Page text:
"You have 1/5 the risk of death of carrying a pregnancy to term just for taking the pill? That's more than I expected. And what do you have to show for it? Nothing. Oh, I forgot - that's the point."

Hi Lori, we will just have to disagree on this. Family planning come with a middle class society.

what county do you live in? I hear about the twelve year old from time to time. I don't happen to believe that the availability of contraception encourages much adolescent activity as opposed to making it safer.

Well, if sexual promiscuousness is safer, then wouldn't be easier to justify? If an action is easier to justify, then won't more people end up engaging in that action? Many high-schoolers have had sex, and in college it simply becomes ridiculous. I don't reckon this would be the case if BC and abortion were at least less accessible.

Alan,
Thank you for your kind response. First, can I ask a question? Are you saying that we need "Family Planning" services to maintain a middle class? I'm just trying to understand your point. Could you clarify for me, please? In answer to your question, we live in a small county in a southern state, that I see in large part, to be very conservative. Which is why when I asked the local Health Department how old you have to be to get BC and condoms, I was shocked when she said "twelve". I have a twelve year old! They can get plan B as well. This is quite disturbing, as I picture one of my child's friends bleeding to death from plan B before anyone knows about it. Also, I know these local kids have said that ( in regards to sexual activity) "...it's all good, 'cause you can just go the Health Department to get protection and they won't tell on you.". Furthermore, kids made similar comments in my older child's health class at the high school. So, since I have seen first hand the results of availability of "protection", I can't deny them. Finally, It's never wise on the part of the adults to encourage kids to do something we know to be harmful by saying to them..."...since you will do it anyway, here is how you can be possibly free of the consequences.". This is never a good lesson to teach them. Lori V.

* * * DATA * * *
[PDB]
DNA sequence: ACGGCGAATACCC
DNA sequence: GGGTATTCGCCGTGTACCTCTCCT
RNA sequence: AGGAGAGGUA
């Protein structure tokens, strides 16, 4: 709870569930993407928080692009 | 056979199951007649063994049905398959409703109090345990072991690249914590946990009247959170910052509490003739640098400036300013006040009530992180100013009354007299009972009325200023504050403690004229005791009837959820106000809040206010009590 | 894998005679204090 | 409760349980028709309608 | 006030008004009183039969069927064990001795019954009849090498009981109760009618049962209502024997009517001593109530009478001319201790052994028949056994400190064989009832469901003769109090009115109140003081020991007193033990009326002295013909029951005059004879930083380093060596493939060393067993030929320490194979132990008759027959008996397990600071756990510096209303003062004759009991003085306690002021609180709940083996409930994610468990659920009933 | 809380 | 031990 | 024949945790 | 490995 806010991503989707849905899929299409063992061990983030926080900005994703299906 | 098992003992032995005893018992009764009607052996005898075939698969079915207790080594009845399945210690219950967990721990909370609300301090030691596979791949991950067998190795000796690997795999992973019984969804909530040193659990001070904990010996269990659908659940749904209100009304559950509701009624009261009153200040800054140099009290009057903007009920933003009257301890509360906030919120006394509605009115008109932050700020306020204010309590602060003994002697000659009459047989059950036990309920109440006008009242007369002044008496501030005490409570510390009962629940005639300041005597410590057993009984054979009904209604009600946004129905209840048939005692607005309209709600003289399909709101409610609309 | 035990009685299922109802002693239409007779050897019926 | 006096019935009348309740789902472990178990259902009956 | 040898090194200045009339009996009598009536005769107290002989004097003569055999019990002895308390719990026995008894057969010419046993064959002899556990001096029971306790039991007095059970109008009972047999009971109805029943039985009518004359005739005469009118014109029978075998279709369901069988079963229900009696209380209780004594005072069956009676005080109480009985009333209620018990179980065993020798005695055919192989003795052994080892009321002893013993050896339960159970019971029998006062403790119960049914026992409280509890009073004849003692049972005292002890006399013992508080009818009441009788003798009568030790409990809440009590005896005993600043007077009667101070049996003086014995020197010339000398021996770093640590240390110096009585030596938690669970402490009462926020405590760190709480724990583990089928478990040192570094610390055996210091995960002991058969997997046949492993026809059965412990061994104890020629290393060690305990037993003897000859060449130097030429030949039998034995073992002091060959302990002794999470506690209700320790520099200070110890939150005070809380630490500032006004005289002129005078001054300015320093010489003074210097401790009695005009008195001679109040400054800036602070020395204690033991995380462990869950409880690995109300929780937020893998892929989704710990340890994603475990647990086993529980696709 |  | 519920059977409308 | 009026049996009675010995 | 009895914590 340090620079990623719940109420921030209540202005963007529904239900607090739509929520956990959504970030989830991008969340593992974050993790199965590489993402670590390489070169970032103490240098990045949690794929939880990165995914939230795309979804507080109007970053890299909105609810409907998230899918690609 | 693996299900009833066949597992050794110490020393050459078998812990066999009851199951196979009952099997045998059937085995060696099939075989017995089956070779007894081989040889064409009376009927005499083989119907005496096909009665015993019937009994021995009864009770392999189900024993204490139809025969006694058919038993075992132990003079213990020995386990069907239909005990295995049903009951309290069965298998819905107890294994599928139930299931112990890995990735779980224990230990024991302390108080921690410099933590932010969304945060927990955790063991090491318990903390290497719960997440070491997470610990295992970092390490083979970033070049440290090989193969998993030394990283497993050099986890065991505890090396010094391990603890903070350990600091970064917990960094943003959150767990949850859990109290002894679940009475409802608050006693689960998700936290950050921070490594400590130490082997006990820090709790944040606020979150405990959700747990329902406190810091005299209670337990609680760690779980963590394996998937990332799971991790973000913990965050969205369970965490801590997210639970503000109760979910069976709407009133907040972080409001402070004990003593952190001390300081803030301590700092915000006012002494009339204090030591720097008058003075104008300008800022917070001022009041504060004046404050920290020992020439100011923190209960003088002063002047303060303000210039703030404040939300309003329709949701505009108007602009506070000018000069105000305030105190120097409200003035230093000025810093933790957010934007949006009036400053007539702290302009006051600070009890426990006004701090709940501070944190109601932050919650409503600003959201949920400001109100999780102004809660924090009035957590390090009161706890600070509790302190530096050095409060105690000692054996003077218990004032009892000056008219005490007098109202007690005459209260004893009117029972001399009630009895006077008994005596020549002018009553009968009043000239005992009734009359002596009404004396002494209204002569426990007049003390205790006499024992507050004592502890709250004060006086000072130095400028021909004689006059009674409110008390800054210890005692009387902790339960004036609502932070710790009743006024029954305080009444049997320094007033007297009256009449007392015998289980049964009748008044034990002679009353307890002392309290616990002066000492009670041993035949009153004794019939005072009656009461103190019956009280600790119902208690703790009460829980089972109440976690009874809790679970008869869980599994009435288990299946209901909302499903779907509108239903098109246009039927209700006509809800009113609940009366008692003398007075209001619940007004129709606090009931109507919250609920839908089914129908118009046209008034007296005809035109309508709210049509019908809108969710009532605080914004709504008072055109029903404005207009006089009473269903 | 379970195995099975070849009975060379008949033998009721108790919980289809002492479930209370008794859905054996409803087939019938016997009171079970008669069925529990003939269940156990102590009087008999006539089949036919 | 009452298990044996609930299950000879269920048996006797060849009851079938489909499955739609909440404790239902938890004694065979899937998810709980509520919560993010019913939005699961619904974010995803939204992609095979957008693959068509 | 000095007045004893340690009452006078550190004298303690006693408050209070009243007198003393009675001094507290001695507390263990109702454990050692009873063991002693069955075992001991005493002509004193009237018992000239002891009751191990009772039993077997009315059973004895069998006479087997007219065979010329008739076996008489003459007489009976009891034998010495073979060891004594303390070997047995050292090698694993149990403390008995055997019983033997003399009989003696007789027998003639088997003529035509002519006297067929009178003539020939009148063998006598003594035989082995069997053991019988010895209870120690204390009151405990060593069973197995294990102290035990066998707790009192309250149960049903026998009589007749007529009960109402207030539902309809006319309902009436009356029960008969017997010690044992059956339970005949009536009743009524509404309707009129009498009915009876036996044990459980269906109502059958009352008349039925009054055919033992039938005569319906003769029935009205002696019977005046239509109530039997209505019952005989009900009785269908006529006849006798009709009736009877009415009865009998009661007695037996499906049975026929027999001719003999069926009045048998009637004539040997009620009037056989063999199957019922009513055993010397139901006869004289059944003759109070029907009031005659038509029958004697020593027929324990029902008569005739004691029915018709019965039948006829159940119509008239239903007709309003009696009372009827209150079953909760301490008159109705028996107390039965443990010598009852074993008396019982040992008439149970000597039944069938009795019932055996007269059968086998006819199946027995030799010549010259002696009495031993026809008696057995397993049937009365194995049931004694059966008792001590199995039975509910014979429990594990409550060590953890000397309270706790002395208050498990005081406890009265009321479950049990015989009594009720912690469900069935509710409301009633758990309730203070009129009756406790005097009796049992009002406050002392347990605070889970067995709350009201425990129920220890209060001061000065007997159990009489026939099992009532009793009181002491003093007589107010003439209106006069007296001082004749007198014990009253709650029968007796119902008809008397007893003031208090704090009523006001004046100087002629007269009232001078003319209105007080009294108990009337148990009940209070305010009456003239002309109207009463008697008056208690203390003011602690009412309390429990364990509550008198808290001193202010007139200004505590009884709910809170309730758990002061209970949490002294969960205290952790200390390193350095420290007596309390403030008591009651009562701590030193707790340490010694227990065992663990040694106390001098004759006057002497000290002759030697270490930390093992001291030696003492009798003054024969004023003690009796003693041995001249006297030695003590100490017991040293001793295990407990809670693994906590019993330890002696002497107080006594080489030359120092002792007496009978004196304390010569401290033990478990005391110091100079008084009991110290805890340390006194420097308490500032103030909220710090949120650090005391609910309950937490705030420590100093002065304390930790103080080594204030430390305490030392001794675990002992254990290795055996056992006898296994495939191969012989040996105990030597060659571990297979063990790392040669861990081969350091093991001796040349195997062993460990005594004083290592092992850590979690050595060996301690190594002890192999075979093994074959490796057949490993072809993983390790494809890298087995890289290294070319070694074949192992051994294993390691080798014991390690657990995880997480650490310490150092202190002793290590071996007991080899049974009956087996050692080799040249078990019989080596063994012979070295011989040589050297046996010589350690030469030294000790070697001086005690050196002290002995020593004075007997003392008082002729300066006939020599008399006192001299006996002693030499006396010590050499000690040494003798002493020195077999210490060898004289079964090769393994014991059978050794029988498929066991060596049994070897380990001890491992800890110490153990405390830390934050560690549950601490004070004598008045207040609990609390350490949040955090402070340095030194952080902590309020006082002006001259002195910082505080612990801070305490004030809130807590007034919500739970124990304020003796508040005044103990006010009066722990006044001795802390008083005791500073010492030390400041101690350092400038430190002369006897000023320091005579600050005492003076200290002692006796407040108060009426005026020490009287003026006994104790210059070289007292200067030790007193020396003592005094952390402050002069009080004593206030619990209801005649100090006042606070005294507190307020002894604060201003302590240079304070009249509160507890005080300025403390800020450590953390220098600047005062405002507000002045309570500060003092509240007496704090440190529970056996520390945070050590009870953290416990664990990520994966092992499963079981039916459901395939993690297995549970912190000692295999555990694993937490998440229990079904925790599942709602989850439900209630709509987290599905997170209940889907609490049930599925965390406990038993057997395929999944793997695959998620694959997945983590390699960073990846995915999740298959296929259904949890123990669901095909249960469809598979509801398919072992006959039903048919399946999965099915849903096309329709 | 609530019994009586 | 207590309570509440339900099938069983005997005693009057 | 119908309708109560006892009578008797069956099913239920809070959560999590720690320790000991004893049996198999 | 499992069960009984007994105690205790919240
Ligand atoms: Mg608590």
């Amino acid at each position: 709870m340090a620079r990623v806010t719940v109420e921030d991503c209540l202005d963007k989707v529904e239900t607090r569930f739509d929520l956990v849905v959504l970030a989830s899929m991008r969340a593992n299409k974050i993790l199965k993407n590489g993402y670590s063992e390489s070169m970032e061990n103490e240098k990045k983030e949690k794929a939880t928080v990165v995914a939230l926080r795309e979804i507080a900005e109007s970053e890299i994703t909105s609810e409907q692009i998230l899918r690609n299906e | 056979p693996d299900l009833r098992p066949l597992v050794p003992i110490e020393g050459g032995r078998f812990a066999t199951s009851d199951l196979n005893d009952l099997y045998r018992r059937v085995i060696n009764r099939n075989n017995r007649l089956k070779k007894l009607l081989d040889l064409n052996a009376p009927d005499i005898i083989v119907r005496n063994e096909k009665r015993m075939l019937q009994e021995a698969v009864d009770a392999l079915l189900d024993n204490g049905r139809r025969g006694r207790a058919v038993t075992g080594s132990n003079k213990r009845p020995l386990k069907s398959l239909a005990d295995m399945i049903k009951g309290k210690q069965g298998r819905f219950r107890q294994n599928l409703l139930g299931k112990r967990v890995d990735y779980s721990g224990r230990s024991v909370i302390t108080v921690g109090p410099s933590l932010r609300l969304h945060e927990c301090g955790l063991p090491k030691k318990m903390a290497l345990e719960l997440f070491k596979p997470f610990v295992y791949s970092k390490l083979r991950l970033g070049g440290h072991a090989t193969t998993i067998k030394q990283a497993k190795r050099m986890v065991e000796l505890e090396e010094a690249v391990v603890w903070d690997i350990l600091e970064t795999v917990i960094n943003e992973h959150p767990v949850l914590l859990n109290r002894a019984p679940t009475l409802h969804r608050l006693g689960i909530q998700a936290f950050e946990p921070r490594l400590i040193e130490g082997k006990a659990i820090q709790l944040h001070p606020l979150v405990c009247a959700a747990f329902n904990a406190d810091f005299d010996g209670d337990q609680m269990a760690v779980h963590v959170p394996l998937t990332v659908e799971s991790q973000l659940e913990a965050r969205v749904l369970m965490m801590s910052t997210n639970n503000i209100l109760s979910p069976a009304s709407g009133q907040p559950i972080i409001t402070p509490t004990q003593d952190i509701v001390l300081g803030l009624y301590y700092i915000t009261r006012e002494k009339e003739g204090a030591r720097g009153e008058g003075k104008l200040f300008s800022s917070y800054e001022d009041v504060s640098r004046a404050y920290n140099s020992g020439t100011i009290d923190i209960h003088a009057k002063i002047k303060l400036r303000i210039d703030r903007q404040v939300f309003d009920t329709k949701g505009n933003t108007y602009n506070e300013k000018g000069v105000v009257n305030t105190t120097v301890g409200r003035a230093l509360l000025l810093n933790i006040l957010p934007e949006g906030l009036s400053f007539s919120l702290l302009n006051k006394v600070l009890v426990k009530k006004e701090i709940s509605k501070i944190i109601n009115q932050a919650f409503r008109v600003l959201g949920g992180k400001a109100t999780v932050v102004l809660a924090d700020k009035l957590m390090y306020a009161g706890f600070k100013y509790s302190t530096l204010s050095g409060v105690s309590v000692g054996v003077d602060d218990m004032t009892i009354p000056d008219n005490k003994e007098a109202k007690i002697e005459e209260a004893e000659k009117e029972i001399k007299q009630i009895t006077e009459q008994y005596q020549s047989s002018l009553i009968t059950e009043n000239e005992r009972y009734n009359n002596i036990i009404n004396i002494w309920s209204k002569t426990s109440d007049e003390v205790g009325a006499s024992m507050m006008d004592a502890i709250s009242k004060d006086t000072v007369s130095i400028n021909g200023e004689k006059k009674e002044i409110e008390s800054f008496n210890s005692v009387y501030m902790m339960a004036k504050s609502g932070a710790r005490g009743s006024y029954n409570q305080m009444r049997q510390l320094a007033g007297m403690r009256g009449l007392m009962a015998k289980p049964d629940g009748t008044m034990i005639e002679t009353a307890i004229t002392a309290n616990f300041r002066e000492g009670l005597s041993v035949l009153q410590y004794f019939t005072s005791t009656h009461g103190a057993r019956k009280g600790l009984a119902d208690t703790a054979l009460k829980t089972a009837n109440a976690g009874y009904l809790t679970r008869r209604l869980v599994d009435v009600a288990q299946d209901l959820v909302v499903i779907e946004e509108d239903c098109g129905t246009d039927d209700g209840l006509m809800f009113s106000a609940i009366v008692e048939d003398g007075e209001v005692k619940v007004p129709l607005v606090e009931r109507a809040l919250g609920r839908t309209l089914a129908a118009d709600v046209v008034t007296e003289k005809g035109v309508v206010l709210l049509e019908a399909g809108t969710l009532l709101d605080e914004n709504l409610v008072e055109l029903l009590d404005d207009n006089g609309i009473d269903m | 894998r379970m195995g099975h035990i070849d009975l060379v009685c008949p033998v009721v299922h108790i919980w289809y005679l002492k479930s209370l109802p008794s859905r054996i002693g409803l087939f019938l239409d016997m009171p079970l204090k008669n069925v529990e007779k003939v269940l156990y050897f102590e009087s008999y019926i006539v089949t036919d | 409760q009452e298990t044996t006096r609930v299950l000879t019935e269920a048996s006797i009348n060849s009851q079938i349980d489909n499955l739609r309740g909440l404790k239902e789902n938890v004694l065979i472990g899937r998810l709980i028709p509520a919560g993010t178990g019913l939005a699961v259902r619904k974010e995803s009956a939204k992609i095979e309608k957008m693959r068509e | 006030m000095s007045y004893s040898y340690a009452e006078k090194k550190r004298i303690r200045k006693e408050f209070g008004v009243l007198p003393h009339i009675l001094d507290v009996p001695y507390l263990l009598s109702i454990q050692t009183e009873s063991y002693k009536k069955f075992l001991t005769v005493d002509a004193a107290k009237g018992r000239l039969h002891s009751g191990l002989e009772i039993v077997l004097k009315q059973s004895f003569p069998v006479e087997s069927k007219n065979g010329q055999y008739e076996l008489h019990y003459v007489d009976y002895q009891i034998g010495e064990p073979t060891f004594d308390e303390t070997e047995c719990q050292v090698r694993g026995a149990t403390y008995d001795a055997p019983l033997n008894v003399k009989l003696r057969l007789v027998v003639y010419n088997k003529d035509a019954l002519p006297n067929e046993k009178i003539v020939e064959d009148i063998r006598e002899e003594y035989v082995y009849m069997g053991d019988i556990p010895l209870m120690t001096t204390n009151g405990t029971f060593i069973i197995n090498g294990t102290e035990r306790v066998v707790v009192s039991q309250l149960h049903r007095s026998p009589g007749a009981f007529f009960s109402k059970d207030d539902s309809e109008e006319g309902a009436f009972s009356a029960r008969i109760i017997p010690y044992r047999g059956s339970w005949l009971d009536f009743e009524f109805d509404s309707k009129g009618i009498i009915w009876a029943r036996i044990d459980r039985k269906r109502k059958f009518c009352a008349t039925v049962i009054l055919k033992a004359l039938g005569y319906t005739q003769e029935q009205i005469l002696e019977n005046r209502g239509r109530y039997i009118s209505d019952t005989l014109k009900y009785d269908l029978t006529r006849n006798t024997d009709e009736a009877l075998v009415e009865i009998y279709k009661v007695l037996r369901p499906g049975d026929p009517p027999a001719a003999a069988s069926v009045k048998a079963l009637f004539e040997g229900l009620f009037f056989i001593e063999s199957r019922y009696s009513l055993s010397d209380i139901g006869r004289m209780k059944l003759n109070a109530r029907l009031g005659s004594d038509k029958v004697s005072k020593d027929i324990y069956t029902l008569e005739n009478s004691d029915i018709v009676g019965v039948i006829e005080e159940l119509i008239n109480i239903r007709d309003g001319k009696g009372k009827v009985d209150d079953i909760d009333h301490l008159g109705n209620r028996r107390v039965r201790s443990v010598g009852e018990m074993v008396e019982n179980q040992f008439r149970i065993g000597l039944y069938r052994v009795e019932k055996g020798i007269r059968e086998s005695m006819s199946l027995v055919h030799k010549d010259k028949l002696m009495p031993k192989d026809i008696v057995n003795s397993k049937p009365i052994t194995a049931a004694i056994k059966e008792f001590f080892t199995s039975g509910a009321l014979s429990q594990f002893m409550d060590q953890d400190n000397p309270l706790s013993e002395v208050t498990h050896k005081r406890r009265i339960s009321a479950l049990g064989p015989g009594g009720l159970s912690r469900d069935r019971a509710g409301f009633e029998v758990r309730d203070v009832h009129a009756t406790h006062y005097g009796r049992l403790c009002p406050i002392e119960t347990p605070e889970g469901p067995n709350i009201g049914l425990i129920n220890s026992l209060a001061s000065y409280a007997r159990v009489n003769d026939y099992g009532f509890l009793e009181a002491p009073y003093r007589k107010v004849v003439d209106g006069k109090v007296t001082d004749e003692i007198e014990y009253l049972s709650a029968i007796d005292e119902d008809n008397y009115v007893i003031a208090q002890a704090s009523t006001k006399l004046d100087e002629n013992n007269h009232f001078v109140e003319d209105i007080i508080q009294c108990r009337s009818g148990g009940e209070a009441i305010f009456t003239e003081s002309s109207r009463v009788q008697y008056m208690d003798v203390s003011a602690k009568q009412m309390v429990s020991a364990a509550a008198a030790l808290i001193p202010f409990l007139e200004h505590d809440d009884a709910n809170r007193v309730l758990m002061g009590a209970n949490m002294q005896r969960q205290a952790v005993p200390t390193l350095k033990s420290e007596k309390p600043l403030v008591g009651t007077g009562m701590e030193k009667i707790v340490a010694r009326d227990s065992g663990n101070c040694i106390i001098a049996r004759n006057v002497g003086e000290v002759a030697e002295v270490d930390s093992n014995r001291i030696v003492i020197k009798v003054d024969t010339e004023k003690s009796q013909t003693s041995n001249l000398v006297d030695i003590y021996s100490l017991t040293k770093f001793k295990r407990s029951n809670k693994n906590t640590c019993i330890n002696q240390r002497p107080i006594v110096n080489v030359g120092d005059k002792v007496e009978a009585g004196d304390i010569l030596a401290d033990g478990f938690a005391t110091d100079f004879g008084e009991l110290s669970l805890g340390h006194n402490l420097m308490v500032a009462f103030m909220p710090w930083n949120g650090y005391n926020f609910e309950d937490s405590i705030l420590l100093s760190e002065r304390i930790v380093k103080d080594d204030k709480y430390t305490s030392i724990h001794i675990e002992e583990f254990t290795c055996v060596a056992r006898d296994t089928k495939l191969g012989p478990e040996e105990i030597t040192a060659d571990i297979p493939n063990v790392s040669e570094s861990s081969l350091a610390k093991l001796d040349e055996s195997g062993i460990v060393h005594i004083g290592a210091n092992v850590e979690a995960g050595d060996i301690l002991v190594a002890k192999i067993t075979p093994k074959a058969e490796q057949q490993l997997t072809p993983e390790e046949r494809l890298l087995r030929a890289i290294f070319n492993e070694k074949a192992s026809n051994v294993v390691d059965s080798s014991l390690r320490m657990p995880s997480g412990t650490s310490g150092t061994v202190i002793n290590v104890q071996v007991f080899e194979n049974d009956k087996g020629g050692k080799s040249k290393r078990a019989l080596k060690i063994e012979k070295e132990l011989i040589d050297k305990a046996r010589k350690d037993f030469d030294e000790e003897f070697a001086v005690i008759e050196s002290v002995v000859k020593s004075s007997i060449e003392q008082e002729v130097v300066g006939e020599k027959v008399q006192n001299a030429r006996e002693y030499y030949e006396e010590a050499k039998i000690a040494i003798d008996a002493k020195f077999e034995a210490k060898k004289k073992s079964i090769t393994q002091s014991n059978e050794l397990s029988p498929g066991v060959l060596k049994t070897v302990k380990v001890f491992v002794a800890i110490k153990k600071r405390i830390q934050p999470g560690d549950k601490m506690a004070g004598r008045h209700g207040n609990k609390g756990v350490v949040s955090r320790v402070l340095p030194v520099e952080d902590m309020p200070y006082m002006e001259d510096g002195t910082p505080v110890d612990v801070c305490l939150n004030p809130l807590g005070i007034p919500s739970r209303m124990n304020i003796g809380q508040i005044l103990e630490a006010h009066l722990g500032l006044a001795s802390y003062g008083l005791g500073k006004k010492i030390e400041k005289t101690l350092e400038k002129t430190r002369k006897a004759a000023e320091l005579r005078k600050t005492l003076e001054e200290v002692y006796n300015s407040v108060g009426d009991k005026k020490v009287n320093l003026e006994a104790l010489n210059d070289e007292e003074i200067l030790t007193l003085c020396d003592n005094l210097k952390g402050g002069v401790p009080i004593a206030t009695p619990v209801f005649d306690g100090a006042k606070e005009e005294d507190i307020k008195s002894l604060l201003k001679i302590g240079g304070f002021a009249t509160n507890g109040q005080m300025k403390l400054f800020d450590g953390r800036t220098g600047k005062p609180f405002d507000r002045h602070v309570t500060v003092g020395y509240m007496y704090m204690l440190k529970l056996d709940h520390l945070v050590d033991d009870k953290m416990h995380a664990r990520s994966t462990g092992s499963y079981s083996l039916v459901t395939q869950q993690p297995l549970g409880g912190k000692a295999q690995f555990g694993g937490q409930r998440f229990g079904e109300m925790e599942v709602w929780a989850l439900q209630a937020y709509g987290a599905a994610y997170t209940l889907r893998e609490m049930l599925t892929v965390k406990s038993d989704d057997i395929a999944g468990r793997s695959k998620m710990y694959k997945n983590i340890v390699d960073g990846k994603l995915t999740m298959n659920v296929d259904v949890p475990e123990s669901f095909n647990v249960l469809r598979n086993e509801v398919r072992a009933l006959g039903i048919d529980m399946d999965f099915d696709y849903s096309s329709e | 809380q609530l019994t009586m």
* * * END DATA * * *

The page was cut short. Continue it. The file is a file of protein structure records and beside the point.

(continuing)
I recall when I was in Jr. high and high school several incidents among them a girl going to TJ for an abortion, another girl who was there and then she wasn't and the letterman who suddenly dropped out and was soon married and a father.